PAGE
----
early 15c., "dissolved, of loose structure," also "morally lax" (senses all obsolete), from Latin resolutus, past participle of resolvere "untie, unfasten, loose, loosen" (see resolve (v.)).
It emerged c. 1500 in the sense of "determined, decided, absolute, final," especially in the phrase resolute answer, which was "common in 16th c." [OED]. The notion is of "breaking (something) into parts" as the way to arrive at the truth of it and thus make the final determination (compare resolution).
The word has been used from 1530s of persons, "determined in mind, having a fixed resolve." Related: Resolutely; resoluteness. In Middle English a resolutif was a medicine to dissolve and disperse hardened matter (c. 1400).
late 14c., resolven, "melt, dissolve, reduce to liquid; separate into component parts; alter, alter in form or nature by application of physical process," " intransitive sense from c. 1400; from Old French resolver or directly from Latin resolvere "to loosen, loose, unyoke, undo; explain; relax; set free; make void, dispel."
This is from re-, here perhaps intensive or meaning "back" (see re-), + solvere "to loosen, untie, release, explain," from PIE *se-lu-, from reflexive pronoun *s(w)e- (see idiom) + root *leu- "to loosen, divide, cut apart."
From the notion of "separate into components" comes the sense in optics (1785; see resolution). From the notion of "reduce by mental analysis into its basic forms" (late 14c.) comes the meaning "determine, decide upon" after analysis (1520s), hence "pass a resolution" (1580s); "decide, settle" a dispute, etc. (1610s). For sense evolution, compare resolute (adj.).
In Middle English also "vaporize a solid, condense a vapor into a liquid, etc.;" a mid-15c. document has Sche was resoluyd in-to terys where a later writer might have she dissolved in tears. Related: Resolved; resolving.
late 14c., resolucioun, "a breaking or reducing into parts; process of breaking up, dissolution," from Old French resolution (14c.) and directly from Latin resolutionem (nominative resolutio) "process of reducing things into simpler forms," noun of action from past participle stem of resolvere "to loosen" (see resolve (v.)).
From the notion of "process of resolving or reducing a non-material thing into simpler forms" (late 14c.) as a method of problem-solving comes the sense of "a solving" (as of mathematical problems), recorded by 1540s, as is that of "power of holding firmly, character of acting with a fixed purpose" (compare resolute (adj.)). The meaning "steadfastness of purpose" is by 1580s. The meaning "effect of an optical instrument in rendering component parts of objects distinguishable" is by 1860. In Middle English it also could mean "a paraphrase" (as a breaking up and rearranging of a text or translation).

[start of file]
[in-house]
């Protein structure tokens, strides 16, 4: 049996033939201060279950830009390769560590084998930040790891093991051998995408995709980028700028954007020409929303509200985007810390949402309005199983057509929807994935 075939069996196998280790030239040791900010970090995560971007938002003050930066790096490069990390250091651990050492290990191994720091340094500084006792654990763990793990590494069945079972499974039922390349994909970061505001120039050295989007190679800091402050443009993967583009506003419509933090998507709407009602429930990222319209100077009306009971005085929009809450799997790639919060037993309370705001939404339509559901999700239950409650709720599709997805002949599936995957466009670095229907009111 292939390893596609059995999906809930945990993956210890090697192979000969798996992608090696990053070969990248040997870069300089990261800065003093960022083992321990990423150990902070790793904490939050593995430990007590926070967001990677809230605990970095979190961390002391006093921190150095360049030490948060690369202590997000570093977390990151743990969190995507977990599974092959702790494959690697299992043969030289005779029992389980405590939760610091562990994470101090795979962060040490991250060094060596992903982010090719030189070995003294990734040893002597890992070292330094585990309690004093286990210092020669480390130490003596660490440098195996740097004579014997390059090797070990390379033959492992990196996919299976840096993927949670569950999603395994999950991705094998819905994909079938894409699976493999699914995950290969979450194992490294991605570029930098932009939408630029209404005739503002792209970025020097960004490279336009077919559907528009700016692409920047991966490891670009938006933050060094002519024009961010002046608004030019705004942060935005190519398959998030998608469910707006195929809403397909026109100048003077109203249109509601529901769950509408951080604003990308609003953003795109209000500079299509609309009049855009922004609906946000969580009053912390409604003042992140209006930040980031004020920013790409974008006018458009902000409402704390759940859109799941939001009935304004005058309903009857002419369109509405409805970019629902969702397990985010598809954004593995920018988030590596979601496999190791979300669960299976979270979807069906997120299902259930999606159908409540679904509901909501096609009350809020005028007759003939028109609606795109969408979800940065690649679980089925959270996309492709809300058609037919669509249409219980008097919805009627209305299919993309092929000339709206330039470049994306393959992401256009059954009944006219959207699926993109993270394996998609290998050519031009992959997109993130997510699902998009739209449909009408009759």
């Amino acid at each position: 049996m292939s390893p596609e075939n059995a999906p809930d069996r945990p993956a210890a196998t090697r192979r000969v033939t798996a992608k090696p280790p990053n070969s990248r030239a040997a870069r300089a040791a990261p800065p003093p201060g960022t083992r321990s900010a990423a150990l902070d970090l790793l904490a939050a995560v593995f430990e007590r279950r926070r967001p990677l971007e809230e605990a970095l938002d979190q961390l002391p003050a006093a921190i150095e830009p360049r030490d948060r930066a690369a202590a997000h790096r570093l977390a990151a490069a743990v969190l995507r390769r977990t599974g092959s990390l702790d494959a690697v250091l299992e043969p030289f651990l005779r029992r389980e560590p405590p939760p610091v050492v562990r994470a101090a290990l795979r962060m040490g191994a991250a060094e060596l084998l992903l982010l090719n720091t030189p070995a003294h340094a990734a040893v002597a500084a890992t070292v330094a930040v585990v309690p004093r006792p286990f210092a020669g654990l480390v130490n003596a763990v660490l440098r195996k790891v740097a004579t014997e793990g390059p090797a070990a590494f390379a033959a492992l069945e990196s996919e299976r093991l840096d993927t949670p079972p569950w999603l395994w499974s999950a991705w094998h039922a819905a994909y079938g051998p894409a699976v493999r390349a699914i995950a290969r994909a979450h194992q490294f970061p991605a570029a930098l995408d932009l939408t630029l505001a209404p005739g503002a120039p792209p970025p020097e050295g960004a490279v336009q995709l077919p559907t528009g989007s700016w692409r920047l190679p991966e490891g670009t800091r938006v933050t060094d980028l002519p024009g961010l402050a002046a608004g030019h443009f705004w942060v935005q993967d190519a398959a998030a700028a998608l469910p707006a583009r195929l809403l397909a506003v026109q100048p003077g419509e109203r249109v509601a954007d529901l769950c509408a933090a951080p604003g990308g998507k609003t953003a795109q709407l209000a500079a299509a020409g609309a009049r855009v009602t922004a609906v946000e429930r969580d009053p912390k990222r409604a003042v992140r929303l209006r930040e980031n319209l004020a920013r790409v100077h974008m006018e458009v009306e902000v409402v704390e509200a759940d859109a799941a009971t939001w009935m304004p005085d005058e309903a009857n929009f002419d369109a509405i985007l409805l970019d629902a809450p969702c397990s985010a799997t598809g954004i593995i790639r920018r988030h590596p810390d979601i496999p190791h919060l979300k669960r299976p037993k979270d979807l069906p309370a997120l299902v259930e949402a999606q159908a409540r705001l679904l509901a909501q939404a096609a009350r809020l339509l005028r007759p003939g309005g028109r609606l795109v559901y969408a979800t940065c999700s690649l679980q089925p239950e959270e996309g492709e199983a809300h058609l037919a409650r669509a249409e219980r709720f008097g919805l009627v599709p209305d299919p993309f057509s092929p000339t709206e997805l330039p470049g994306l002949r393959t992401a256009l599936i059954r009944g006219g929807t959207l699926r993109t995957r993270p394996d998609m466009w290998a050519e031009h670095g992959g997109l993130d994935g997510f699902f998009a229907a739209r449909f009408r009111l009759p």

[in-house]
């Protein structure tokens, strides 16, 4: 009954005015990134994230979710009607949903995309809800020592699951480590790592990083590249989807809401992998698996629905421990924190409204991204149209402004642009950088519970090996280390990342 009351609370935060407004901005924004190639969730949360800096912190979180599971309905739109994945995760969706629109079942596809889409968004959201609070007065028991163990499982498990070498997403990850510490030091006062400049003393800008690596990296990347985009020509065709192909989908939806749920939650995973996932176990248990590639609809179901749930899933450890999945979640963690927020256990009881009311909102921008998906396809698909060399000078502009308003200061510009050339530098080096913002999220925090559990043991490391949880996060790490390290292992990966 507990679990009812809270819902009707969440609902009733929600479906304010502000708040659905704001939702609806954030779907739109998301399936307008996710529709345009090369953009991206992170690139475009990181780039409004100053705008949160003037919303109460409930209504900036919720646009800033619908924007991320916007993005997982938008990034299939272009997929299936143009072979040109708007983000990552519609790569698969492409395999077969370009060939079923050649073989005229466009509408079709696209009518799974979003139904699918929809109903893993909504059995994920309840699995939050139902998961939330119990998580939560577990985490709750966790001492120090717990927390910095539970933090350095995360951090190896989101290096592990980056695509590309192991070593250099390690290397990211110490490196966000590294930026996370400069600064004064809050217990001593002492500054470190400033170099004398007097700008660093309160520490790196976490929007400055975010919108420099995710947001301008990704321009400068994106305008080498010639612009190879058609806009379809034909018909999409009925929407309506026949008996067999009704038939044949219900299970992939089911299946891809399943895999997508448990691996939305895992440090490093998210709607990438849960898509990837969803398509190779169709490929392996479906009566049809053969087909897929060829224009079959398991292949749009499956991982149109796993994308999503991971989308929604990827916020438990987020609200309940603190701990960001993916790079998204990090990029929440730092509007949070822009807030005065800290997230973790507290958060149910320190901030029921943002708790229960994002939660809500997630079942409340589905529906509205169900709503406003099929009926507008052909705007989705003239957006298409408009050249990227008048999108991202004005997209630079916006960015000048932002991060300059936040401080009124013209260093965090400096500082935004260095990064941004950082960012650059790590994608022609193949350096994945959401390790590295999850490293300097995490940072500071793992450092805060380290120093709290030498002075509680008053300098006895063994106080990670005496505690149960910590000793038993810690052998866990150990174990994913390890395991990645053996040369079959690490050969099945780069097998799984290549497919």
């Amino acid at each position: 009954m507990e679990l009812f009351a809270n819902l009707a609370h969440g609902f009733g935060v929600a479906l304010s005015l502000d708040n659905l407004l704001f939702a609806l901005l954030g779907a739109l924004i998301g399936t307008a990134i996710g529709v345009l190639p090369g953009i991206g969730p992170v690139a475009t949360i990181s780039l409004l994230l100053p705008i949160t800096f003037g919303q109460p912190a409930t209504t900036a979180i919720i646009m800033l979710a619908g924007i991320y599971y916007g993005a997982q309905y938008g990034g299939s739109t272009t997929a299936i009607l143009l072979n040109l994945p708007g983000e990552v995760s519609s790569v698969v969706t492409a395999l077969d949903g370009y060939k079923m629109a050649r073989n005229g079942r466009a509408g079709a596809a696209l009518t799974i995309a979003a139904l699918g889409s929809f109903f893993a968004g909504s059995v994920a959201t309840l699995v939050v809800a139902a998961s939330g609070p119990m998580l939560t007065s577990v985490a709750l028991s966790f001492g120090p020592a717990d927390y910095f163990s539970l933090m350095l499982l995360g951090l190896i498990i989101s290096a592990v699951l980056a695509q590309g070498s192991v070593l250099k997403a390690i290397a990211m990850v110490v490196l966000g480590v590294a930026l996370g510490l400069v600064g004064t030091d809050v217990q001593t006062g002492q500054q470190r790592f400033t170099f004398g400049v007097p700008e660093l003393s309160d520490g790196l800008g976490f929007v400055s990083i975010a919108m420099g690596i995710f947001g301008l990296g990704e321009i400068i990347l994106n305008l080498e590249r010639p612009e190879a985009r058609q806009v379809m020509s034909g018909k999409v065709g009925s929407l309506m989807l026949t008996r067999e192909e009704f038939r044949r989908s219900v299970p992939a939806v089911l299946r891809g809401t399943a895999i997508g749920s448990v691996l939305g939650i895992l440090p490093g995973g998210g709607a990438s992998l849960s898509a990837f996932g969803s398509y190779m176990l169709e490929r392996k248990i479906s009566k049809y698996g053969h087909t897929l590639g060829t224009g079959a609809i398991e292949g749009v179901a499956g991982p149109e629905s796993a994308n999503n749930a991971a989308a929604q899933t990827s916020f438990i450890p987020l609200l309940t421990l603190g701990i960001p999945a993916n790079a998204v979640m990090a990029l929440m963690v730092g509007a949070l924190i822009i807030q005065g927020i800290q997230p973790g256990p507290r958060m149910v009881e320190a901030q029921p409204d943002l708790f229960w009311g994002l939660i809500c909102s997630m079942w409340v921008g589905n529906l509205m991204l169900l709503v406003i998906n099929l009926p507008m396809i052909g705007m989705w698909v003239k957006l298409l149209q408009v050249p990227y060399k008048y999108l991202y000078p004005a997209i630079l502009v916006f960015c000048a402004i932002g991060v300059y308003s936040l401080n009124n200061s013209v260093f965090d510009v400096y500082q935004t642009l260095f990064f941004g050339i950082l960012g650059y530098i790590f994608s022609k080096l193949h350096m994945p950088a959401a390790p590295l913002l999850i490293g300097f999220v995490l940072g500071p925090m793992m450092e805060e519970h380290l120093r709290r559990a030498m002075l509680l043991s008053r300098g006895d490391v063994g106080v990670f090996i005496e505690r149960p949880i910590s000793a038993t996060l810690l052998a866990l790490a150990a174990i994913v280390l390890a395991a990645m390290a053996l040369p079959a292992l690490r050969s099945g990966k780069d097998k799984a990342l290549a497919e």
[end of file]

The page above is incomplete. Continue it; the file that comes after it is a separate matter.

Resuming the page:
In mid-15c. it also meant "frame of mind," often implying a pious or moral determination. By 1580s as "a statement upon some matter;" hence "formal decision or expression of a meeting or assembly," c. 1600. New Year's resolution in reference to a specific intention to better oneself is from at least the 1780s, and through 19c. they generally were of a pious nature.
Proto-Indo-European root meaning "to loosen, divide, cut apart."
It forms all or part of: absolute; absolution; absolve; analysis; analytic; catalysis; catalyst; catalytic; dialysis; dissolve; electrolysis; electrolyte; forlorn; Hippolytus; hydrolysis; -less; loess; loose; lorn; lose; loss; Lysander; lysergic; lysis; -lysis; lyso-; lysol; lytic; -lytic; palsy; paralysis; pyrolusite; resolute; resolution; resolve; soluble; solute; solution; solve; solvent.
It is the hypothetical source of/evidence for its existence is provided by: Sanskrit lunati "cuts, cuts off," lavitram "sickle;" Greek lyein "to loosen, untie, slacken," lysus "a loosening;" Latin luere "to loose, release, atone for, expiate;" Old Norse lauss "loose, free, unencumbered; vacant; dissolute;" Old English losian "be lost, perish."
of persons, "determined, resolute, firm," 1510s, past-participle adjective from resolve (v.). Related: Resolvedly.
late 14c., obstinacie, "hardness of heart, inflexibility of temper or purpose," from Medieval Latin obstinatia, from obstinatus "resolute, inflexible, stubborn" (see obstinate).